Category Archives: Brew In A Bag

A Snowball’s Chance

IIMG_20130330_085738 have decided to see if I can grow hops in Central Florida.  I have read about people having success in South Florida, so reasoning says I should be able to get a decent crop up here. From what I can discern, Cascades seem to thrive in just about any climate, so I’m planting a rhizome.  I also like Willamette, so I am going to give those a shot, too.


I chose a spot that gets full sun from about 9 AM to 4 PM.  I planted the Willamette about 5 feet to the West of the Cascades so it will get shade first.  Both will get watered by my lawn sprinklers twice per week, so I’ll probably have to supplement with a third or fourth watering per week until the summer rains come.  I am planning to trellis them to 6 feet, then trim them to contain them to the trellis.  Hopefully keeping them bushy will not alter their flowering ability.

Cost, you ask?   I can’t sell this as a cost saving maneuver just yet, since I am up to $30 between rhizomes, soil components (Black Kow, bagged top soil), and the fancy cedar edging.  Assuming I get one or two two-ounce crops this year, I’ll still be out $25.   But, I will have grown those hops, so I am sure they’ll taste ten times better than pellet hops…

I’ll post updates as the bines grow and (hopefully) bloom.

Tagged , , , , , , , , , , ,

He Ain’t Heavy, He’s Wee Heavy


Saturday around these parts meant it was Wee Heavy brew day.   Eight-plus pounds of grain is pushed my 2.5 gallon BiaB setup to its limits, I think.  I normally start my mash with 4 gallons of water in the kettle, and after absorption and boil off, I end up with about 2.75 gallons.  That’s just enough to get 2.5 in the fermenter and leave most of the settled out protein and hop crud behind.   Today, anticipating a 90-minute boil, I started with 4.5 gallons of water.  Once I put the grist in, the water level rose within an inch of the top of the kettle.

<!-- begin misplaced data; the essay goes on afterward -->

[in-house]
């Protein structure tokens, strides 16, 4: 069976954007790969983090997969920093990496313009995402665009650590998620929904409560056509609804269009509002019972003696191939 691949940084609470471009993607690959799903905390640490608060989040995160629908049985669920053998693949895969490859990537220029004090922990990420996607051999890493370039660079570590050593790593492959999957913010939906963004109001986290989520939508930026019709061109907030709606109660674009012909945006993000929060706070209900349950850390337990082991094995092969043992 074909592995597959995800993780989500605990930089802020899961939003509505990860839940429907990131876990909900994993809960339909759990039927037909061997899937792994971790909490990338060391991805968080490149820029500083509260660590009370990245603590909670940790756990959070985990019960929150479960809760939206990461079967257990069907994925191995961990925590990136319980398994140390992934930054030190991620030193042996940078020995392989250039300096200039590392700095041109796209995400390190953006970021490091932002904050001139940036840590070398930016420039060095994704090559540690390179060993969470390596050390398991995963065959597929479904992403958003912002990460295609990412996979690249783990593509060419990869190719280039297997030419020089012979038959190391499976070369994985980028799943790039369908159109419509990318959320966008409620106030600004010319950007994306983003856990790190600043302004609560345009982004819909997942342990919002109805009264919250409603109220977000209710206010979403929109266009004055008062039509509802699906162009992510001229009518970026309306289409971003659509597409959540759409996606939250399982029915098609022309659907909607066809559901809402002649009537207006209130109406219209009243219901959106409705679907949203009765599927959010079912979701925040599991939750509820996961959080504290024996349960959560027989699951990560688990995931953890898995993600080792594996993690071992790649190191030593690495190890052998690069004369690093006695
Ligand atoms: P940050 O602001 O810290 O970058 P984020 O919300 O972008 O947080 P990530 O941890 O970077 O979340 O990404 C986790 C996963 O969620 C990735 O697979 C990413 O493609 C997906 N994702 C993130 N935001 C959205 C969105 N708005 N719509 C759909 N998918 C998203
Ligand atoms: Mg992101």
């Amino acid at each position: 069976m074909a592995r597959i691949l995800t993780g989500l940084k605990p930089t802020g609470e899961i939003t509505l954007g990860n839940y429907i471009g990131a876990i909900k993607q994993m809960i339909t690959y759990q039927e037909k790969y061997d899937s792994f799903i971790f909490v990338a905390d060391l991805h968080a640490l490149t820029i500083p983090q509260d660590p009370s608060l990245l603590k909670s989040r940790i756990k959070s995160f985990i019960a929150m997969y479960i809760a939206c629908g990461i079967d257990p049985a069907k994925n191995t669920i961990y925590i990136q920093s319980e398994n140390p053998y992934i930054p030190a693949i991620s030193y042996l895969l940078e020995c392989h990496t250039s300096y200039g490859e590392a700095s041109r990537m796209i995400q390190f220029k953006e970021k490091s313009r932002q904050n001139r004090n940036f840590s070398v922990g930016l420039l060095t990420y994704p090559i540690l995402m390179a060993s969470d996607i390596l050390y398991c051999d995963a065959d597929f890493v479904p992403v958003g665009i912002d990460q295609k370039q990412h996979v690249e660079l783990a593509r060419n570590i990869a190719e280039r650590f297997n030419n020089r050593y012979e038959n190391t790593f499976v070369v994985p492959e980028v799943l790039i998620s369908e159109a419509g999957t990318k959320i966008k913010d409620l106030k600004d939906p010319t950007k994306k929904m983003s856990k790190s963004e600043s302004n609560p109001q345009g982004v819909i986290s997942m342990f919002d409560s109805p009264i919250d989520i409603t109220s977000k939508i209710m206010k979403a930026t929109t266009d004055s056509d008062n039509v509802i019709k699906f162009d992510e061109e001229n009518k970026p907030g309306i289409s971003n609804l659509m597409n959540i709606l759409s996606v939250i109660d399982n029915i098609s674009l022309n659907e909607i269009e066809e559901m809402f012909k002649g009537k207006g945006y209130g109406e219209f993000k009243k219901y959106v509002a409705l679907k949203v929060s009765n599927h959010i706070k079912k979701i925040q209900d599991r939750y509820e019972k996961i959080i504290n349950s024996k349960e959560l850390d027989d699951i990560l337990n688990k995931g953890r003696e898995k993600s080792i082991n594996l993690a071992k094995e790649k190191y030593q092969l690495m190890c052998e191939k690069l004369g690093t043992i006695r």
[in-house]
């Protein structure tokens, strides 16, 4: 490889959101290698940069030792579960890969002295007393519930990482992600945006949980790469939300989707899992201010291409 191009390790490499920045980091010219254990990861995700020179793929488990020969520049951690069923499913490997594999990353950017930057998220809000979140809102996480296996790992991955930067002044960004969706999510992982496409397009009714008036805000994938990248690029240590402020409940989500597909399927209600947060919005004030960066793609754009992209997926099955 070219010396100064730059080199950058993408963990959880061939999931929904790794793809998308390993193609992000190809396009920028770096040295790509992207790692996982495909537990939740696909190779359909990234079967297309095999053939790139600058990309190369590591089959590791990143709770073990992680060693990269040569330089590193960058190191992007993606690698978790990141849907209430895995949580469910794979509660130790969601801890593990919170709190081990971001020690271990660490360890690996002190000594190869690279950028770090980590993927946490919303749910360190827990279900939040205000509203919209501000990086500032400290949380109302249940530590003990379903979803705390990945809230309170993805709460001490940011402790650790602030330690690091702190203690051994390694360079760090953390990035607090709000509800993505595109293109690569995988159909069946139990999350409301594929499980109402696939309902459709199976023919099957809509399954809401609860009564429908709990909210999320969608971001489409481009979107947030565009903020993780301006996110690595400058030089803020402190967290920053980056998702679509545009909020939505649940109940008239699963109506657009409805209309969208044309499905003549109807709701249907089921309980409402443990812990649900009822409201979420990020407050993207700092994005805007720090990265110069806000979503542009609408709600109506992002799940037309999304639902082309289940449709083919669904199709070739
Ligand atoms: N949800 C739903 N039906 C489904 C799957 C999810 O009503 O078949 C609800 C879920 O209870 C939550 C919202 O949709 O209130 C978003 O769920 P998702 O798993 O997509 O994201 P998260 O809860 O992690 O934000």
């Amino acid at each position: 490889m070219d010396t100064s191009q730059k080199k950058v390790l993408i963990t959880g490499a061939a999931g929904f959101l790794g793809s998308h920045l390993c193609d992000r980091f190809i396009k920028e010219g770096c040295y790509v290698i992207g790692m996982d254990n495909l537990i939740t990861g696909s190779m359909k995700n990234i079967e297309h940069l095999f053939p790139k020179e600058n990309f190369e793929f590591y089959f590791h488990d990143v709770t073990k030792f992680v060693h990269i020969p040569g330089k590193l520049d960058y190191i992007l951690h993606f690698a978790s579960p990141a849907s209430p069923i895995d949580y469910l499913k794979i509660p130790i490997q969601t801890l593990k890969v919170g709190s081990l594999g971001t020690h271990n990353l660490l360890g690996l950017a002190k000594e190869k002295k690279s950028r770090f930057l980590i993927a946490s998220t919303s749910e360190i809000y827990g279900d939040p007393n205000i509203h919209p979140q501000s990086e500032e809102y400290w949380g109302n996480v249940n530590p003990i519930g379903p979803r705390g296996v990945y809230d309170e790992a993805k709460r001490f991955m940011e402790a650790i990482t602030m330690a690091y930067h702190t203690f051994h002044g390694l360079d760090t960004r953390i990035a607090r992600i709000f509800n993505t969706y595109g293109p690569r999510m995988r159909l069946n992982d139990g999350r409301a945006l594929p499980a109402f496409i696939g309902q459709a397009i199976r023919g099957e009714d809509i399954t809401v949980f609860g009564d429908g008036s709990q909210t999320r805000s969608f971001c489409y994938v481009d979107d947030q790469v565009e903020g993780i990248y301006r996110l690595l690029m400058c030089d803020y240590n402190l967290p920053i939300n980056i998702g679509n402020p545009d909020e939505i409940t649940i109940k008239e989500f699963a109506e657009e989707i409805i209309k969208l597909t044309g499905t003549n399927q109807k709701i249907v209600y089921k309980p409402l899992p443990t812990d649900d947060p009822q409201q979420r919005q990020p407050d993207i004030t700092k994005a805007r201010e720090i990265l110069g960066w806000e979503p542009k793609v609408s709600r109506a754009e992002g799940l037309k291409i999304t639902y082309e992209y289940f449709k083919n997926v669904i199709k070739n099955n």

Mash temp was 154 to promote body.  Boiled for 90 minutes, 1 hop addition (Fuggle) at 30 minutes to get to 20 IBU.  Nailed estimated brewhouse efficiency, 79%.  OG was right on the money at 1.088.  This was my first experience with a carmelized wort, and I am sold.  The stuff looks, smells, and tastes like caramel.   Pitched 1728 from starter@ 64 degrees, hoping to get it down to 61-62 in a few hours..

IMG_20130330_095822In an amazing bit of coincidence (er, poor planning), it is also bottling day for FDE, my camping beer.  How this beer ultimately turns out is anyone’s guess.  Going in to the bottle it is crystal clear and smells exactly like a margarita.  The taste right now is a little too fruity for my liking, probably from the combination of higher fermentation temps (65-68) and the lime/agave nectar combination.  I do get a blast of the tequila flavor, too.  I am hoping the strong flavors mellow out in the next 30 days.  If not, we might be drinking it from salt-rimmed solo cups at the camp site.

UPDATE:  The Wee Heavy SG was 1.032 after 7 days.  The hydrometer sample had a very yeasty aroma, but tasted pretty good.  Heavier than expected alcohol taste.  I am planning to let it go for another 14 days in primary, with a free rise up to 66-68.

Me at 20

The first batch of beer I made was from a Mr. Beer kit on April 3, 2012, just shy of one year ago.  Fast forward to today: I’ll be brewing my 20th home-brewed beer this weekend.  Much has changed in those 12 months, particularly my understanding of the brewing process.  I have also gone from making purely extract beer, to adding steeping grains, and finally, to all grain Brew In A Bag (BiaB) brewing.  I have concentrated on having a consistent, repeatable process that produces expected results.  I am just hitting my stride in that regard.

There is one thing has not changed with my process in the past year, and that is the fermentation vessel I use.  I have continued to use the Mr. Beer fermentation vessel.  Also known as the “Little Brown Keg”, or LBK, this fermenter is perfect for my setup.  Some things I really like about it: